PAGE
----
Almost one year ago I wrote the following related to a story that caught national headlines. Tim Masters – wrongly imprisoned was angry and bitter. Then I wrote:
As I rose this a.m. – checking e-mail, CNN – just checking in with the world I was faced with another article on Tim Masters – the Fort Collins, Colorado man who was wrongly imprisoned for 9 years. This must have been an eternity, especially for an innocent man. Having spent time in federal prison (justly deserved – as I was guilty), I know that prison can change you. But, as a business ethics and fraud prevention speaker, it wasn’t the wrongful imprisonment that caught my attention, it was the lead line of the article.
CNN’s writer states: “Tim Masters squarely blames Fort Collins, Colorado, police and prosecutors for his inability to land gainful employment and for his not having a wife and kids at this stage in his life.” The full CNN article can be found here.
Today, February 16, 2010 – some 10 days short of a year – CNN reports that Tim Masters may never get his life back (not completely), but $4.1 million as a settlement of a suit for wrongful imprisonment helps. CNN reports:
It won’t make up for almost a decade of imprisonment, but a $4.1 million settlement is a “good start,” one of Tim Masters’ attorneys said Tuesday.
The Larimer County, Colorado, Board of Commissioners voted earlier Tuesday to settle a lawsuit that Masters filed after a judge exonerated him on a murder charge that put him behind bars in 1999.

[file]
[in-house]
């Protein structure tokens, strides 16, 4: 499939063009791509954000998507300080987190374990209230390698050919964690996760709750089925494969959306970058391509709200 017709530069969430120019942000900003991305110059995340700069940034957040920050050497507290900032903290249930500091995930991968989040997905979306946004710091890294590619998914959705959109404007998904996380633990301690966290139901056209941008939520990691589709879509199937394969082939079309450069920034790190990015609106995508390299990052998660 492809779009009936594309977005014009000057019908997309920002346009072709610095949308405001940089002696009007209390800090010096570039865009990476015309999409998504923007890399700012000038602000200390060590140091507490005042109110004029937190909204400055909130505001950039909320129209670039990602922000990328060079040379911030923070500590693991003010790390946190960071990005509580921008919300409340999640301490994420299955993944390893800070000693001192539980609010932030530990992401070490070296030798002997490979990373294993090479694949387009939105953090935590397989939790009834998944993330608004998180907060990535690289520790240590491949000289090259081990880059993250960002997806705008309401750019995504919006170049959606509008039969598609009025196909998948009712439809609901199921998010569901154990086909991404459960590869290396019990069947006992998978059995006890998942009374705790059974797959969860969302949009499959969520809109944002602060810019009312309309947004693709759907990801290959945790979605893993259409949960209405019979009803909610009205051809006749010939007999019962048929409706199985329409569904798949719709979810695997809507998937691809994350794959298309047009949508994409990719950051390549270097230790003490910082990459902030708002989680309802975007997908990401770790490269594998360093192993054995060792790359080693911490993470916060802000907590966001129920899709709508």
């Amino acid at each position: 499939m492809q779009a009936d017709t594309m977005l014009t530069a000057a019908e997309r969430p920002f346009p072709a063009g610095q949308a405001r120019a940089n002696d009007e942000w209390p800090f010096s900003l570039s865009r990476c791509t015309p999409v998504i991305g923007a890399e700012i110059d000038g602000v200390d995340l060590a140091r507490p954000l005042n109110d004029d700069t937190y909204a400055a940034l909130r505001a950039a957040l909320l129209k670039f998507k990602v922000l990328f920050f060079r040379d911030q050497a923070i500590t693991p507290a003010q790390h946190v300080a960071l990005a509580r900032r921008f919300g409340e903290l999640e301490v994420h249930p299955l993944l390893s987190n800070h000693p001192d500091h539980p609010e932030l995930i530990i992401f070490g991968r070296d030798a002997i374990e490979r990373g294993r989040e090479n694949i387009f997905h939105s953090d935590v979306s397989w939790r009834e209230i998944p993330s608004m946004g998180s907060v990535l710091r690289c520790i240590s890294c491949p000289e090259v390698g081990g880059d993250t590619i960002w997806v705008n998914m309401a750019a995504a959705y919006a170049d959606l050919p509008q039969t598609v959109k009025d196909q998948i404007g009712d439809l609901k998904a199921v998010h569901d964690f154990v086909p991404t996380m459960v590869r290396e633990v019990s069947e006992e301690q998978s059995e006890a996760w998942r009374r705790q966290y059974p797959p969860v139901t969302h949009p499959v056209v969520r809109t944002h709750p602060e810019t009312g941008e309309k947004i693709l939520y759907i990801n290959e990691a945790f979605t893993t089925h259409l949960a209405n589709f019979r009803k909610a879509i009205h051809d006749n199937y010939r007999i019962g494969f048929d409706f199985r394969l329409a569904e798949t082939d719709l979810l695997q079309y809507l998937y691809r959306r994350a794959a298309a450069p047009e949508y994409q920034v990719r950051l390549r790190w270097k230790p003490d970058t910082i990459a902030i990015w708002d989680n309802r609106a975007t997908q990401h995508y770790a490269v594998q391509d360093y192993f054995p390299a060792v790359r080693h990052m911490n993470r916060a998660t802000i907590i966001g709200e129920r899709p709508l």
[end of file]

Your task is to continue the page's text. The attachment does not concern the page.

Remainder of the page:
“There’s no dollar figure that’s going to give him back his 10 years,” said David Wymore, one of the attorneys who represented Masters in the case. “Tim just wishes this never happened to him, but it did.”
Masters’ co-counsel David Lane emphasized there is still a lawsuit pending against the city and that Tuesday’s settlement represented only a “good start” to compensating a man who was “framed for a crime he did not commit.”
One year ago I wrote – Every choice has a consequence. There must have been reasons that Tim was considered a suspect in the first place. Not that it was his fault, but evaluating those actions (way back then) might prove to be powerful lessons to youth today. Tim has a powerful story. He can have an impact. He will be heard. The power to reach out to others and help them discover what and/or who they are and how their choices can shape their life is powerful.
I hope that as the issues with his suits against those involved in his wrongful imprisonment wind down that Tim can find some peace and channel his energy into using his experience to help others. Tim has been a victim of a judicial system gone bad. Yet, Tim has also emerged victorious in that truth came to light and (in a sense) he’s having his day in court. No…money cannot replace the time lost, but then was it lost or has his experience created a foundation for him that can help others?
Tim…are you a victim or a victor? Money aside…which is it?
YOUR COMMENTS ARE WELCOME!